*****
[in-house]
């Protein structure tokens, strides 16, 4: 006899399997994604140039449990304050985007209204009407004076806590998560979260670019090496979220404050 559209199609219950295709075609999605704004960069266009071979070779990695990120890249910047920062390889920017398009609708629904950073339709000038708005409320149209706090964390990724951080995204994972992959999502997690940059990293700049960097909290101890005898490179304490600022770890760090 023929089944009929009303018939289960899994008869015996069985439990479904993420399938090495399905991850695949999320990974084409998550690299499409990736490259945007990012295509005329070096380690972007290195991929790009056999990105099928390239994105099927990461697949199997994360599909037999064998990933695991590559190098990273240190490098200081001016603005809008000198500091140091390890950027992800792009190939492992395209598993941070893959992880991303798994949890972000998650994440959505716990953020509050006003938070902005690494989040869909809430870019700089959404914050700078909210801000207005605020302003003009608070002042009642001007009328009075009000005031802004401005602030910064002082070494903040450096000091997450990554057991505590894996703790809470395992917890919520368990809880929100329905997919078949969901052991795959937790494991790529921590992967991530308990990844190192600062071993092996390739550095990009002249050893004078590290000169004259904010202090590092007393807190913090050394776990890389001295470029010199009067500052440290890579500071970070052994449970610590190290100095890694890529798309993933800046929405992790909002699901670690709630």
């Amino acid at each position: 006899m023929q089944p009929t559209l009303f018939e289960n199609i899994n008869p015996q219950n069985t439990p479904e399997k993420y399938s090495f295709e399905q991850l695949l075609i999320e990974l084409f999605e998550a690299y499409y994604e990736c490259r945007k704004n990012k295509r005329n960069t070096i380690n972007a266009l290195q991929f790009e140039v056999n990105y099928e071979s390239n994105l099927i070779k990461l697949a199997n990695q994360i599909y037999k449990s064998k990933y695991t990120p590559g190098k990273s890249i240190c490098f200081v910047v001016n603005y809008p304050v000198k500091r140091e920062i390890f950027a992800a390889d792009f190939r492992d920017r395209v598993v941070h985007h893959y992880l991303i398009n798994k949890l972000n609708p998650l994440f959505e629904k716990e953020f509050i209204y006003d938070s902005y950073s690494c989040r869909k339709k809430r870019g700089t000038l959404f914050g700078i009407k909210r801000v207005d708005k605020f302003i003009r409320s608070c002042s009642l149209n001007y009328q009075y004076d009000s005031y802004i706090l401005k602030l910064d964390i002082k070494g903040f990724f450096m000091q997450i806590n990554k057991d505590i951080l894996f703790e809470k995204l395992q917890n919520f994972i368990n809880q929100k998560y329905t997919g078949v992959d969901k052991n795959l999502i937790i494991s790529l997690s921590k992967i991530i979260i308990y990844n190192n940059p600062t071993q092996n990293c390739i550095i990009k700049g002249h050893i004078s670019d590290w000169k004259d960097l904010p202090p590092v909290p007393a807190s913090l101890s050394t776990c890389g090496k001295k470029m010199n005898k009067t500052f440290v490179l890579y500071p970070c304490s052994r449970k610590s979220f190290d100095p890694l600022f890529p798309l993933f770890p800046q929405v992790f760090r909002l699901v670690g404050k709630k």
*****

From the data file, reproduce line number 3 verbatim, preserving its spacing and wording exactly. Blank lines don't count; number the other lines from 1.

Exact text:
């Amino acid at each position: 006899m023929q089944p009929t559209l009303f018939e289960n199609i899994n008869p015996q219950n069985t439990p479904e399997k993420y399938s090495f295709e399905q991850l695949l075609i999320e990974l084409f999605e998550a690299y499409y994604e990736c490259r945007k704004n990012k295509r005329n960069t070096i380690n972007a266009l290195q991929f790009e140039v056999n990105y099928e071979s390239n994105l099927i070779k990461l697949a199997n990695q994360i599909y037999k449990s064998k990933y695991t990120p590559g190098k990273s890249i240190c490098f200081v910047v001016n603005y809008p304050v000198k500091r140091e920062i390890f950027a992800a390889d792009f190939r492992d920017r395209v598993v941070h985007h893959y992880l991303i398009n798994k949890l972000n609708p998650l994440f959505e629904k716990e953020f509050i209204y006003d938070s902005y950073s690494c989040r869909k339709k809430r870019g700089t000038l959404f914050g700078i009407k909210r801000v207005d708005k605020f302003i003009r409320s608070c002042s009642l149209n001007y009328q009075y004076d009000s005031y802004i706090l401005k602030l910064d964390i002082k070494g903040f990724f450096m000091q997450i806590n990554k057991d505590i951080l894996f703790e809470k995204l395992q917890n919520f994972i368990n809880q929100k998560y329905t997919g078949v992959d969901k052991n795959l999502i937790i494991s790529l997690s921590k992967i991530i979260i308990y990844n190192n940059p600062t071993q092996n990293c390739i550095i990009k700049g002249h050893i004078s670019d590290w000169k004259d960097l904010p202090p590092v909290p007393a807190s913090l101890s050394t776990c890389g090496k001295k470029m010199n005898k009067t500052f440290v490179l890579y500071p970070c304490s052994r449970k610590s979220f190290d100095p890694l600022f890529p798309l993933f770890p800046q929405v992790f760090r909002l699901v670690g404050k709630k």